It is played by running moistened or chalked fingers around the rim of the glasses. Each glass is tuned to a different pitch, either by grinding each goblet to the specified pitch, in which case the tuning is invariable, or by filling the glass with water until the desired pitch is achieved.
Musical glasses were documented in Persia in the 14th century. The glass harp was created in 1741 by Irishman Richard Pockrich, who is known as the first virtuoso of the musical glasses. Pockrich called his instrument the "angelic organ" and it was played with sticks, rather than by rubbing the glasses with a moistened finger. It was reported in 1760 that, "Pockrich played Handel's Water Music on the glasses." His successful concert career was brought to a premature end by a fire in which both the inventor and instrument perished in 1759.
The instrument was popular in the 18th century. Pockrich's contemporary, Ford, published Instructions for the Playing of the Musical Glasses while Bartl published a German version. In 1929 Bruno Hoffmann invented a glass harp consisting, "of 46 individually tuned glasses fixed on a resonant table."
This instrument, consisting of a number of tuned glasses, adapts itself excellently for the accompaniment of a Zither, owing to its delicate tonal-quality. The following is its usual compass: [image: G3-E6] But some possess a compass of only two octaves from [image: C4] to [image: C6]. Its tone [timbre] is very similar to the harmonics of a Zither, and if treated skilfully can be easily produced, in all tonal-shadings, from the most delicate 'pianissimo' to a moderate 'forte.' It is very effective as a solo instrument, with the accompaniment of a muted string quartette. Only sustained songs and melodious passages are adapted for this instrument.-- Prof. Henri Kling, The Art of Instrumentation (1905)
On March 9, 1938, Bruno Hoffmann performed on the glass harp at the London Museum in a program including Mozart's Adagio (K. 356) and Quintet for harmonica, flute, viola, oboe, and cello (K. 617), accompanied by Geoffrey Gilbert, Leon Goossens, Frederick Riddle, and James Whitehead. It was an "exquisite performance, in which the flute and viola in their upper registers were almost indistinguishable from the glasses, [which] held spell-bound a large audience, crowded over the floor, stairs and galleries".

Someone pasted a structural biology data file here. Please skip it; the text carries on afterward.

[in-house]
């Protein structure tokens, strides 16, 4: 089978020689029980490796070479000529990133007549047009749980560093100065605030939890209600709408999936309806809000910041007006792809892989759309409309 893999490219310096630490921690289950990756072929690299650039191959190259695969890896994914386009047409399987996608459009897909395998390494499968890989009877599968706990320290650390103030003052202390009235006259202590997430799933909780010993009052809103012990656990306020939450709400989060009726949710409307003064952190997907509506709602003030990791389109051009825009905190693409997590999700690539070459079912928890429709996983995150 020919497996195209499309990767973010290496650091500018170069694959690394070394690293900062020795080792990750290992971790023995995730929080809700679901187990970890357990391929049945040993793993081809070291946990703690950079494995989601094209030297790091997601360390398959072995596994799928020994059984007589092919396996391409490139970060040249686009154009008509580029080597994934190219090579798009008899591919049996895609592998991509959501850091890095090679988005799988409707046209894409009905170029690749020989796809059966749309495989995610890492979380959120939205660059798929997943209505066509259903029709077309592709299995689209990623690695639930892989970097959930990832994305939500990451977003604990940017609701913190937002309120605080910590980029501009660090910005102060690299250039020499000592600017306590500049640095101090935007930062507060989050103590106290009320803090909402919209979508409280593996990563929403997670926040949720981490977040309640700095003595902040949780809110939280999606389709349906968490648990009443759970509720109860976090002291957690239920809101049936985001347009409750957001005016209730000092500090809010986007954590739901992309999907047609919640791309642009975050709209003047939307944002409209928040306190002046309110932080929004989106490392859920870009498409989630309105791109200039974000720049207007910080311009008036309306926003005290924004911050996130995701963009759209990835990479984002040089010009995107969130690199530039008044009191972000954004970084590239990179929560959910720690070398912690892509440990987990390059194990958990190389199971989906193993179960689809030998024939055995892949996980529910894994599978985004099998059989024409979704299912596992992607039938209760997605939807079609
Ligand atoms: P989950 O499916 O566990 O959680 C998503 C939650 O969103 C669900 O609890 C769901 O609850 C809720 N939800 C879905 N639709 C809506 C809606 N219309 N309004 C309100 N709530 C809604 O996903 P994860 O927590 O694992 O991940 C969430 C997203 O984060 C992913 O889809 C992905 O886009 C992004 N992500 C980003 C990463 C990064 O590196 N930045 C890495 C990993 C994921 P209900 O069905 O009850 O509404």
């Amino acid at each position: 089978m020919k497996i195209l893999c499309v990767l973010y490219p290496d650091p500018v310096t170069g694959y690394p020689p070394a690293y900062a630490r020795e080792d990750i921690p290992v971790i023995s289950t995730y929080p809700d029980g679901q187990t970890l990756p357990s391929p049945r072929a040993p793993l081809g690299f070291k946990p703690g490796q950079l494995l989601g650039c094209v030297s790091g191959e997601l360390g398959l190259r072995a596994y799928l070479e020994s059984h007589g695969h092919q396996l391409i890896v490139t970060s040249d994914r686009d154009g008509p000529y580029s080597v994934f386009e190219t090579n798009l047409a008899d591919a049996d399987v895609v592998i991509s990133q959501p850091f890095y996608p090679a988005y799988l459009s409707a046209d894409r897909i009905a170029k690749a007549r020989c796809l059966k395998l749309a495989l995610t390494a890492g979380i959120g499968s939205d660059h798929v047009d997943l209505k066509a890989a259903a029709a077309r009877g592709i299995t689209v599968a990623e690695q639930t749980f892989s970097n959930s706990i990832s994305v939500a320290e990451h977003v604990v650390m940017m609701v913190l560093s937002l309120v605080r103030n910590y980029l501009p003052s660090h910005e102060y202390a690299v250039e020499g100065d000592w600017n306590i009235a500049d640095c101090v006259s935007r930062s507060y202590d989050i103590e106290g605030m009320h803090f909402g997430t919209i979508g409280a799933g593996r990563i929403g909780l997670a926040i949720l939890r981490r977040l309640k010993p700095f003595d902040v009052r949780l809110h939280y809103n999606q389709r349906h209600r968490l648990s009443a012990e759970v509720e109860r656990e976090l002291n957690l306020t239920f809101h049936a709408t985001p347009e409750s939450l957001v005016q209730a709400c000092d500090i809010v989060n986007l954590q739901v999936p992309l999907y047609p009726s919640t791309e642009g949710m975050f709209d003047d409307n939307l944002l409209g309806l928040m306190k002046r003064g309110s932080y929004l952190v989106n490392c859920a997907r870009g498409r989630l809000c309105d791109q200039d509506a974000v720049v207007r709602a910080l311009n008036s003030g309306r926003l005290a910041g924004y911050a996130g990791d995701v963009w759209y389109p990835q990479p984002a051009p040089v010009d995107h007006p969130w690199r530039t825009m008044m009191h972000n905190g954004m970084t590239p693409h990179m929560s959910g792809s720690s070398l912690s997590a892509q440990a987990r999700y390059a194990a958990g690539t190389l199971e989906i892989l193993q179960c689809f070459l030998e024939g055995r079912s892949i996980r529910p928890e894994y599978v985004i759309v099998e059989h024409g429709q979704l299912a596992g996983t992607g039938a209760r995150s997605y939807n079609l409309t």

On February 18, 1979, Gloria Parker performed as a musical glasses soloist with the Hartford Symphony Orchestra at the Jai Alai Fronton in Hartford, Connecticut, USA. Richard Hayman, noted for his arrangements for Boston Pops conductor Arthur Fiedler, was the guest conductor for the 90-piece orchestra that accompanied the musical glasses which included songs such as "Lara's Theme" from the movie Dr. Zhivago, "Lover" and "Amor".
There are several current musicians who professionally play the glass harp. Among them are the Glass Duo from Poland, Philipp Marguerre and Clemens Hofinger in Germany, France's Jean Chatillion and Thomas Bloch, Brien Engel, and Dennis James in the United States and Canada's Real Berthiaume. Glasses have been also used by famous rock band Pink Floyd during the recording of "Shine On You Crazy Diamond" on their Wish You Were Here album, recorded and released in 1975. Igor Sklyarov played the glass harp on the same song during two 2006 concerts recorded in Venice, Italy by former guitarist David Gilmour. Gilmour also used the effect during his August 26, 2006, concert in Gda?sk, Poland, with the help of Guy Pratt, Phil Manzanera and Dick Parry. Both recordings are available on Gilmour's Live in Gda?sk CD, although the Venice recording is only available on the five-disc version of the album or as an internet download with the three- and four-disc versions.
A colorful set of water tuned glasses is depicted as being played with a pair of metal sticks in several key scenes of the extremely successful 2009 Korean TV drama Queen Seon Deok, showing the series' main anti-heroine Mishil (Go Hyun-jung) playing her own haunting theme melody Yurijan (Glasses) on that instrument.